I'm not sure how many witnesses to Charlie Sheen's current dramatic extended flameout remember this fact, but in 2009, Sheen made headlines for a bizarre piece he wrote in which he imagined interrogating President Obama about 9/11 conspiracy theories. The fantasy dialogue was accompanied by this video:
All of this was published at PrisonPlanet.com, one of the many websites founded and run by talk show host Alex Jones, along with his various acolytes. It was on Jones' show, last week, that Sheen began his recent media blitz and probably ended his profitable sitcom. Anyone familiar with the long, strange career of Jones probably enjoyed his train-wreck appearance on "The View" Monday:
The fact that the executive producer of "Loose Change: Final Cut" -- a man who made his name in Texas radio in the 1990s by campaigning for the construction of a new Branch Davidian church as a memorial to the cult members "murdered" by Janet Reno -- was a guest on ABC's daytime talk hour for ladies is a sign that 2011 ought to be about as weird as any year in our nation's truly weird history.
9/11 Trutherism barely scratches the surface of the Alex Jones mythology, which encompasses almost every modern major conspiracy theory of the American left and right. He describes himself as a paleoconservative or a libertarian, rails against fiat currency and the Federal Reserve, opposes the Patriot Act and globalization, posits that the Bilderberg Group is in the process of establishing a New World Order, claims Michelle Malkin is softening up the populace for FEMA camps, and argues that carbon taxes will be used to establish a World Government. Sheen and Jones go way back (which means, yes, Sheen's been nuts for a long time).
Jones is, first and foremost, a character. Which is not to say that he's insincere. I'm sure he believes that our secret rulers are hashing out the details of the sovereignty-undermining NAFTA Superhighway at the Bohemian Grove. It's simply to say that there's a reason why Richard Linklater had Jones shouting his mad prophecies through megaphones in both "Waking Life" and "A Scanner Darkly." The guy is a uniquely American type.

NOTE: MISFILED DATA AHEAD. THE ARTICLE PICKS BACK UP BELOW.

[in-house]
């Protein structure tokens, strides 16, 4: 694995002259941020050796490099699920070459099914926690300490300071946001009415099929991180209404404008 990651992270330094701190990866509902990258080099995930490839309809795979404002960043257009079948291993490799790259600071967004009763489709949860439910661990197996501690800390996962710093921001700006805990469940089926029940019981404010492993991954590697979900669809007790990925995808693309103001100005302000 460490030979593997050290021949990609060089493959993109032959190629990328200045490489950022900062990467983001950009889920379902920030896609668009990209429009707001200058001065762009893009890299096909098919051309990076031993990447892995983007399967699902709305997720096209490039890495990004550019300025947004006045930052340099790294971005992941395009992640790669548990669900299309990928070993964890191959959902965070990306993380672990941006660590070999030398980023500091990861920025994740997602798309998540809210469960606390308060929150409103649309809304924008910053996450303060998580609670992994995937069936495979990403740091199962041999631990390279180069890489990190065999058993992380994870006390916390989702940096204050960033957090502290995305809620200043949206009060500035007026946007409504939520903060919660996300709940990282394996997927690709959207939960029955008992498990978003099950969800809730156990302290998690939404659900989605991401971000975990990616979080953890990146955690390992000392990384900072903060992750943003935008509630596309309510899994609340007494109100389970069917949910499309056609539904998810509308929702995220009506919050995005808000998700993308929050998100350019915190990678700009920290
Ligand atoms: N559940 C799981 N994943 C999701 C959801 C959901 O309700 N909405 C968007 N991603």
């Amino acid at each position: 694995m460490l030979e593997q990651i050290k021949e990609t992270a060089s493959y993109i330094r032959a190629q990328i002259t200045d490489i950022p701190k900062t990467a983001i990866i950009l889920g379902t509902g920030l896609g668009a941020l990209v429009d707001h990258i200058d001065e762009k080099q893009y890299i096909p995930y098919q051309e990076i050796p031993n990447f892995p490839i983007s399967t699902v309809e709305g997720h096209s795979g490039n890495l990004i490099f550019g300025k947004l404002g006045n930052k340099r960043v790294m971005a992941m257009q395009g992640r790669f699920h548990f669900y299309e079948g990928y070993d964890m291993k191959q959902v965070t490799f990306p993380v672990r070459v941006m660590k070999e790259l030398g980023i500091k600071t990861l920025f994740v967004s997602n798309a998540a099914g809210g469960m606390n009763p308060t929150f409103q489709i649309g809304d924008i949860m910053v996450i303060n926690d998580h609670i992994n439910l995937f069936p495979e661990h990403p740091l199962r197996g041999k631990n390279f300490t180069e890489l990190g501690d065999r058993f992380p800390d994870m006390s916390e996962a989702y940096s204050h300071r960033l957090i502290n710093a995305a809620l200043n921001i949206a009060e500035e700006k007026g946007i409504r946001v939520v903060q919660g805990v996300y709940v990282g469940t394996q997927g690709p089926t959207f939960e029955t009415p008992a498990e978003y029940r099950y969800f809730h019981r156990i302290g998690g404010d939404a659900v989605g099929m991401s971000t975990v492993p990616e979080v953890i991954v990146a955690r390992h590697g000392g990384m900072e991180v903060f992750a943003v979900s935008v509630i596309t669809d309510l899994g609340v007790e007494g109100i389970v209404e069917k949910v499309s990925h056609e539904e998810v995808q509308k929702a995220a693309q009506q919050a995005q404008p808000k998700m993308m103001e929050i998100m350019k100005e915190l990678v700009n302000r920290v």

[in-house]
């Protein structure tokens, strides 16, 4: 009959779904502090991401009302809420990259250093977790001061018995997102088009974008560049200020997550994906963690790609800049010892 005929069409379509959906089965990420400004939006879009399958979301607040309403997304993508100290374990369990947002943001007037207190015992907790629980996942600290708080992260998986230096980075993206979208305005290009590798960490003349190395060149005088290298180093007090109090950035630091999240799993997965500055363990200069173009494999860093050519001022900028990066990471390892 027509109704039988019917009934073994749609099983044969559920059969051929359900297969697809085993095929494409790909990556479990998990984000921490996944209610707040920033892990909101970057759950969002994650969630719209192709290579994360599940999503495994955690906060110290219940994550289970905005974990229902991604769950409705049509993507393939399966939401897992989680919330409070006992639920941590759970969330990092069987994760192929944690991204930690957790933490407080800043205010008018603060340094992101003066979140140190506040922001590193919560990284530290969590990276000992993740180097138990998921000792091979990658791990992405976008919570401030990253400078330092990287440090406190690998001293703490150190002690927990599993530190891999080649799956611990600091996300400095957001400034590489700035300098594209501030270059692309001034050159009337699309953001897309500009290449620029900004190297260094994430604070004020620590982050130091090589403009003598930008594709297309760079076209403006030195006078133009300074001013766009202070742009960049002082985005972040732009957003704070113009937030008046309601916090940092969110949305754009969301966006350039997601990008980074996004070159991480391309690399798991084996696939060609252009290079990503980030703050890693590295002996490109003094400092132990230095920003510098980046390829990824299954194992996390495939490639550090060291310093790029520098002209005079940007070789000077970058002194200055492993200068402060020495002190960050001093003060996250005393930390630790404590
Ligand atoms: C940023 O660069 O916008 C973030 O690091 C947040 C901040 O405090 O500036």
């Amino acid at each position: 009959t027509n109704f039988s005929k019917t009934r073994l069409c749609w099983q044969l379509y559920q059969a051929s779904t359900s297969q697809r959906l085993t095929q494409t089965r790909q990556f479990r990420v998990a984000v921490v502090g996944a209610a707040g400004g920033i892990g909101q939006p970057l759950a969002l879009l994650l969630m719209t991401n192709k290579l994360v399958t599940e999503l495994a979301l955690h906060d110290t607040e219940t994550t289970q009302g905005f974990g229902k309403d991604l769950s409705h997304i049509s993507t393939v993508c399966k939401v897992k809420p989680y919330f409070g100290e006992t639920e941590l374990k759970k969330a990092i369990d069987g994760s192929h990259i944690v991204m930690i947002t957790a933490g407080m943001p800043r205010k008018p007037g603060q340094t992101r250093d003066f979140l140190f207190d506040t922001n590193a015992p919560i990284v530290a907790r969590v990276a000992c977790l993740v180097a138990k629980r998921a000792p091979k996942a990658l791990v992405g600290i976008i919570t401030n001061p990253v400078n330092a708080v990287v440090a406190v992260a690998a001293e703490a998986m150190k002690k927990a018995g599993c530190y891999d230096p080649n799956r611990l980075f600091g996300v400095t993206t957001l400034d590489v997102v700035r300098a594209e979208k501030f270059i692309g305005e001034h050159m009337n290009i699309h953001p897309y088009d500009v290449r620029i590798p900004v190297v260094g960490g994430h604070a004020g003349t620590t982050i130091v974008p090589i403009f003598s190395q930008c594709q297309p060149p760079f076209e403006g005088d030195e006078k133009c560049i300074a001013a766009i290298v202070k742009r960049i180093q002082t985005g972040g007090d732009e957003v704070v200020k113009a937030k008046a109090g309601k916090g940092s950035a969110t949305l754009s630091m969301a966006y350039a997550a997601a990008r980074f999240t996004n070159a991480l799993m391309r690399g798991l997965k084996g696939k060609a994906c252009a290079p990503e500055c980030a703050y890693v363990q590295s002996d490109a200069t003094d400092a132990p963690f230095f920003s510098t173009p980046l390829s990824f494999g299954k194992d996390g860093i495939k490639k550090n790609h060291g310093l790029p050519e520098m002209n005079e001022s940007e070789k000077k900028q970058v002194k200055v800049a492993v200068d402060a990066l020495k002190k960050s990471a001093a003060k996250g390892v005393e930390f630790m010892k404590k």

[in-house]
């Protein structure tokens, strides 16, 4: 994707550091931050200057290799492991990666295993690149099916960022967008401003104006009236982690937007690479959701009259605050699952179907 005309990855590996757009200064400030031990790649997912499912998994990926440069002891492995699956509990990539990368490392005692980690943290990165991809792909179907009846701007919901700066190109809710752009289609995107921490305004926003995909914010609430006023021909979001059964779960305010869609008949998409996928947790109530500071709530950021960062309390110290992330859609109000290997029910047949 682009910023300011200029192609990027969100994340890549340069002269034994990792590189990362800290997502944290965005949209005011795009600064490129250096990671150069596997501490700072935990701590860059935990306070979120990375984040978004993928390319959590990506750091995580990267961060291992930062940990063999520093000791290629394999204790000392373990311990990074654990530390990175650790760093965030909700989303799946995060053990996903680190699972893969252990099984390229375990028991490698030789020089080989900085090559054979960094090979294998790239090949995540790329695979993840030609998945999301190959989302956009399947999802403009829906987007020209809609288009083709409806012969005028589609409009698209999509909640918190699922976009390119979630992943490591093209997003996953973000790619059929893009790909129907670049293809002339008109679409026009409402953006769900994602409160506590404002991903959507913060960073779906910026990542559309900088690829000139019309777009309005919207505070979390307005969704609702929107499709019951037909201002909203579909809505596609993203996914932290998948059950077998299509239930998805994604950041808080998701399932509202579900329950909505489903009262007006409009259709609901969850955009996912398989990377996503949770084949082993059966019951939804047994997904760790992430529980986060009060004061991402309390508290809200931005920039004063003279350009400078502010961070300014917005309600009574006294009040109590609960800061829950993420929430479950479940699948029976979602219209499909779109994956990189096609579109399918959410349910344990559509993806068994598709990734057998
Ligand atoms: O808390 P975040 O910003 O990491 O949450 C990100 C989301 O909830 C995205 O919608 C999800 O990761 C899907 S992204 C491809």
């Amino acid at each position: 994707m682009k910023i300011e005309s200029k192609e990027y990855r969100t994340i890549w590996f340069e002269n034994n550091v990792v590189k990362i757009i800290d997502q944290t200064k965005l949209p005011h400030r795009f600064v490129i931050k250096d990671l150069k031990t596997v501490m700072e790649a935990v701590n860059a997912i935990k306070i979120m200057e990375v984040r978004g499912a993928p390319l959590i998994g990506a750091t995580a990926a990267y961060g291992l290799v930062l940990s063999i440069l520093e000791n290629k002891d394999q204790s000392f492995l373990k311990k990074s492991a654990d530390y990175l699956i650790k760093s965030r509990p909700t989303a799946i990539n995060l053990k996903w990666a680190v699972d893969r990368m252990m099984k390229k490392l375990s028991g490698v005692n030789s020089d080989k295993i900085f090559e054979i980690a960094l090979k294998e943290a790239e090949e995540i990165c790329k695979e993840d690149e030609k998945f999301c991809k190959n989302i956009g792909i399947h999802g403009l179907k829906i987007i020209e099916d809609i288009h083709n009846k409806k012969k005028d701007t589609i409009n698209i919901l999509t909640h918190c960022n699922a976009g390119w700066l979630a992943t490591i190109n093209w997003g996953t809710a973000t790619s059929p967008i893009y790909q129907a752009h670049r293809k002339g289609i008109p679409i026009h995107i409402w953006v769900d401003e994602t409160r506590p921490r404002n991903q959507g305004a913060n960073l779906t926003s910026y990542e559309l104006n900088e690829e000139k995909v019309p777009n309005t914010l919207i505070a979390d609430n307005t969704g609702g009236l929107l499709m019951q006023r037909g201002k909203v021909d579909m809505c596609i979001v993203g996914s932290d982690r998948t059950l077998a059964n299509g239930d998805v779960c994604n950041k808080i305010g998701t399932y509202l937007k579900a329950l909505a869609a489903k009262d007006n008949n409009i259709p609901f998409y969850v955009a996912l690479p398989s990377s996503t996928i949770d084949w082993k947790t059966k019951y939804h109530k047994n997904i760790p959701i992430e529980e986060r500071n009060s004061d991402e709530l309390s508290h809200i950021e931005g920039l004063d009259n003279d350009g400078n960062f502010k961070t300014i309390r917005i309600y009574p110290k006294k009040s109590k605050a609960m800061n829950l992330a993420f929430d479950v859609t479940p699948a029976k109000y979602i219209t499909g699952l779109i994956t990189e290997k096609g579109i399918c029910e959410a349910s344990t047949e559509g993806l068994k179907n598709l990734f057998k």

He's also about as fringe a character as exists in our politics, excepting maybe overt white supremacists. Glenn Beck won't endorse Trutherism. Michele Bachmann either backed out of appearing on his show or never agreed to do it in the first place.
But here's then-candidate and current Sen. Rand Paul making one of his multiple appearances on "The Alex Jones Show" in 2009. "You're a weapon we need to use against the New World Order," Jones tells Paul:
Here's another appearance from later that year:
The Ron Paul coalition was basically an uneasy alliance between serious libertarians and fringe Internet weirdos in thrall to conspiratorial explanations for all that ails the country. The weirdos tended to out-organize and outnumber the serious people, which is why it raised few eyebrows when the doctor's son and campaign surrogate called into the Jones show. But with the GOP establishment halfheartedly embracing Paul's message and wholeheartedly embracing his branding, and with Paul the Younger an actual United States senator, I can't imagine anyone's too happy to see national media attention lavished on Jones.
But the Tea Party connection to this entire Charlie Sheen circus is too entertaining to ignore.